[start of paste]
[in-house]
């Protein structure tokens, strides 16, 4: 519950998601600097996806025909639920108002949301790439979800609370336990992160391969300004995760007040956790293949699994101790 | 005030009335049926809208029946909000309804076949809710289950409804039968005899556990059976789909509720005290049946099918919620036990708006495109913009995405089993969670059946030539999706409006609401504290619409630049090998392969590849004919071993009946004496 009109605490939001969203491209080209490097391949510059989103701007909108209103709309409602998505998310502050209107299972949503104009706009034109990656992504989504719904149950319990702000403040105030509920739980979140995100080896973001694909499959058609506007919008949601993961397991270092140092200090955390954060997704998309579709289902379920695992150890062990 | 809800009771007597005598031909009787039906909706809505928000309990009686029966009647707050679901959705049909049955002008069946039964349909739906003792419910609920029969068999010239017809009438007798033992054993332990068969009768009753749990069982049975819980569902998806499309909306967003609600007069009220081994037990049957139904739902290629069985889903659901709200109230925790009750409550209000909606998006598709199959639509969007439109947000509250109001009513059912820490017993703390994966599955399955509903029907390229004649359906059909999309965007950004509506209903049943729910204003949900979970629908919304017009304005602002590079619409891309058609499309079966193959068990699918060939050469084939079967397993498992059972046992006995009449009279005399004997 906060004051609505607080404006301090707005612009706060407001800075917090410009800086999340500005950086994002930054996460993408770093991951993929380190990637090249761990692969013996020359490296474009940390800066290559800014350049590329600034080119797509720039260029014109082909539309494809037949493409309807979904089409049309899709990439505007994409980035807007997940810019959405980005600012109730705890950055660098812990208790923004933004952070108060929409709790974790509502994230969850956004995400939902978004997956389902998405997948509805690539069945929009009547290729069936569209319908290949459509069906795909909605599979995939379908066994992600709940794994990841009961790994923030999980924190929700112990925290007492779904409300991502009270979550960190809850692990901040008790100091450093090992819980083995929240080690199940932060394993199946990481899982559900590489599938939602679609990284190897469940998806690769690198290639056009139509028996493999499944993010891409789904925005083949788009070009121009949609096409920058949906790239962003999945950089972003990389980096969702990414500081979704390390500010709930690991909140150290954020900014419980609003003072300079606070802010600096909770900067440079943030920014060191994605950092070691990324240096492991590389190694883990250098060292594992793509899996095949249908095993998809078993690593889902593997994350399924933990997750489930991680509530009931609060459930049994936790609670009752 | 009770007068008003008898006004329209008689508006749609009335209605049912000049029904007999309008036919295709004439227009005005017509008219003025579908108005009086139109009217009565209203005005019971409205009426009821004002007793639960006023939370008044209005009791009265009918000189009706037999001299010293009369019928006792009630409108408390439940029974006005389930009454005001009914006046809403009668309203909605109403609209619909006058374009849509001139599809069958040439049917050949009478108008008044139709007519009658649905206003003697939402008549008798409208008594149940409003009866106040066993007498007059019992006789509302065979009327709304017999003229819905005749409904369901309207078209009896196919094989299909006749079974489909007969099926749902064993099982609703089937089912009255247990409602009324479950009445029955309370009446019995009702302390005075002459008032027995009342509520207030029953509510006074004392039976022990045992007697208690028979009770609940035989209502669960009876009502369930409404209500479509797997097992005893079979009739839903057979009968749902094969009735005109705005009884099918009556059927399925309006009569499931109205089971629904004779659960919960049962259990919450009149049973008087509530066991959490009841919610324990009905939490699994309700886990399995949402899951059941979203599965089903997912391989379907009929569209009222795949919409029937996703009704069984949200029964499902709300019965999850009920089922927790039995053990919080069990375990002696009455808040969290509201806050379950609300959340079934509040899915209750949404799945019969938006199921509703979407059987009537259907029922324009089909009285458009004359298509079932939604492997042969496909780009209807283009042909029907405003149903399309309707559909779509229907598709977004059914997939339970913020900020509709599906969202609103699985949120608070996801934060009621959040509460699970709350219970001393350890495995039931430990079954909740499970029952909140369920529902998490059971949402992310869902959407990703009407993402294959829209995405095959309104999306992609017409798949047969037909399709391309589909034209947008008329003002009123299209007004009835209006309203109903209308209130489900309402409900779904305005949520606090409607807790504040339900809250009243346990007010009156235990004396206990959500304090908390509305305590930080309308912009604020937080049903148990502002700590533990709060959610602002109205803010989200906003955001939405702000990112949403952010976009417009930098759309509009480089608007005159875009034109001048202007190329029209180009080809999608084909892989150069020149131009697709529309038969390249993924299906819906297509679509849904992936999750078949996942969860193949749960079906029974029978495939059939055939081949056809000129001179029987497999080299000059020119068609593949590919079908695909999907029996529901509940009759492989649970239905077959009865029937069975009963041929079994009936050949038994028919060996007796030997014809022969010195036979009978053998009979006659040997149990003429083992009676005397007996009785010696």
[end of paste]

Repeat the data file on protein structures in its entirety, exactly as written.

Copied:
[in-house]
């Protein structure tokens, strides 16, 4: 519950998601600097996806025909639920108002949301790439979800609370336990992160391969300004995760007040956790293949699994101790 | 005030009335049926809208029946909000309804076949809710289950409804039968005899556990059976789909509720005290049946099918919620036990708006495109913009995405089993969670059946030539999706409006609401504290619409630049090998392969590849004919071993009946004496 009109605490939001969203491209080209490097391949510059989103701007909108209103709309409602998505998310502050209107299972949503104009706009034109990656992504989504719904149950319990702000403040105030509920739980979140995100080896973001694909499959058609506007919008949601993961397991270092140092200090955390954060997704998309579709289902379920695992150890062990 | 809800009771007597005598031909009787039906909706809505928000309990009686029966009647707050679901959705049909049955002008069946039964349909739906003792419910609920029969068999010239017809009438007798033992054993332990068969009768009753749990069982049975819980569902998806499309909306967003609600007069009220081994037990049957139904739902290629069985889903659901709200109230925790009750409550209000909606998006598709199959639509969007439109947000509250109001009513059912820490017993703390994966599955399955509903029907390229004649359906059909999309965007950004509506209903049943729910204003949900979970629908919304017009304005602002590079619409891309058609499309079966193959068990699918060939050469084939079967397993498992059972046992006995009449009279005399004997 906060004051609505607080404006301090707005612009706060407001800075917090410009800086999340500005950086994002930054996460993408770093991951993929380190990637090249761990692969013996020359490296474009940390800066290559800014350049590329600034080119797509720039260029014109082909539309494809037949493409309807979904089409049309899709990439505007994409980035807007997940810019959405980005600012109730705890950055660098812990208790923004933004952070108060929409709790974790509502994230969850956004995400939902978004997956389902998405997948509805690539069945929009009547290729069936569209319908290949459509069906795909909605599979995939379908066994992600709940794994990841009961790994923030999980924190929700112990925290007492779904409300991502009270979550960190809850692990901040008790100091450093090992819980083995929240080690199940932060394993199946990481899982559900590489599938939602679609990284190897469940998806690769690198290639056009139509028996493999499944993010891409789904925005083949788009070009121009949609096409920058949906790239962003999945950089972003990389980096969702990414500081979704390390500010709930690991909140150290954020900014419980609003003072300079606070802010600096909770900067440079943030920014060191994605950092070691990324240096492991590389190694883990250098060292594992793509899996095949249908095993998809078993690593889902593997994350399924933990997750489930991680509530009931609060459930049994936790609670009752 | 009770007068008003008898006004329209008689508006749609009335209605049912000049029904007999309008036919295709004439227009005005017509008219003025579908108005009086139109009217009565209203005005019971409205009426009821004002007793639960006023939370008044209005009791009265009918000189009706037999001299010293009369019928006792009630409108408390439940029974006005389930009454005001009914006046809403009668309203909605109403609209619909006058374009849509001139599809069958040439049917050949009478108008008044139709007519009658649905206003003697939402008549008798409208008594149940409003009866106040066993007498007059019992006789509302065979009327709304017999003229819905005749409904369901309207078209009896196919094989299909006749079974489909007969099926749902064993099982609703089937089912009255247990409602009324479950009445029955309370009446019995009702302390005075002459008032027995009342509520207030029953509510006074004392039976022990045992007697208690028979009770609940035989209502669960009876009502369930409404209500479509797997097992005893079979009739839903057979009968749902094969009735005109705005009884099918009556059927399925309006009569499931109205089971629904004779659960919960049962259990919450009149049973008087509530066991959490009841919610324990009905939490699994309700886990399995949402899951059941979203599965089903997912391989379907009929569209009222795949919409029937996703009704069984949200029964499902709300019965999850009920089922927790039995053990919080069990375990002696009455808040969290509201806050379950609300959340079934509040899915209750949404799945019969938006199921509703979407059987009537259907029922324009089909009285458009004359298509079932939604492997042969496909780009209807283009042909029907405003149903399309309707559909779509229907598709977004059914997939339970913020900020509709599906969202609103699985949120608070996801934060009621959040509460699970709350219970001393350890495995039931430990079954909740499970029952909140369920529902998490059971949402992310869902959407990703009407993402294959829209995405095959309104999306992609017409798949047969037909399709391309589909034209947008008329003002009123299209007004009835209006309203109903209308209130489900309402409900779904305005949520606090409607807790504040339900809250009243346990007010009156235990004396206990959500304090908390509305305590930080309308912009604020937080049903148990502002700590533990709060959610602002109205803010989200906003955001939405702000990112949403952010976009417009930098759309509009480089608007005159875009034109001048202007190329029209180009080809999608084909892989150069020149131009697709529309038969390249993924299906819906297509679509849904992936999750078949996942969860193949749960079906029974029978495939059939055939081949056809000129001179029987497999080299000059020119068609593949590919079908695909999907029996529901509940009759492989649970239905077959009865029937069975009963041929079994009936050949038994028919060996007796030997014809022969010195036979009978053998009979006659040997149990003429083992009676005397007996009785010696």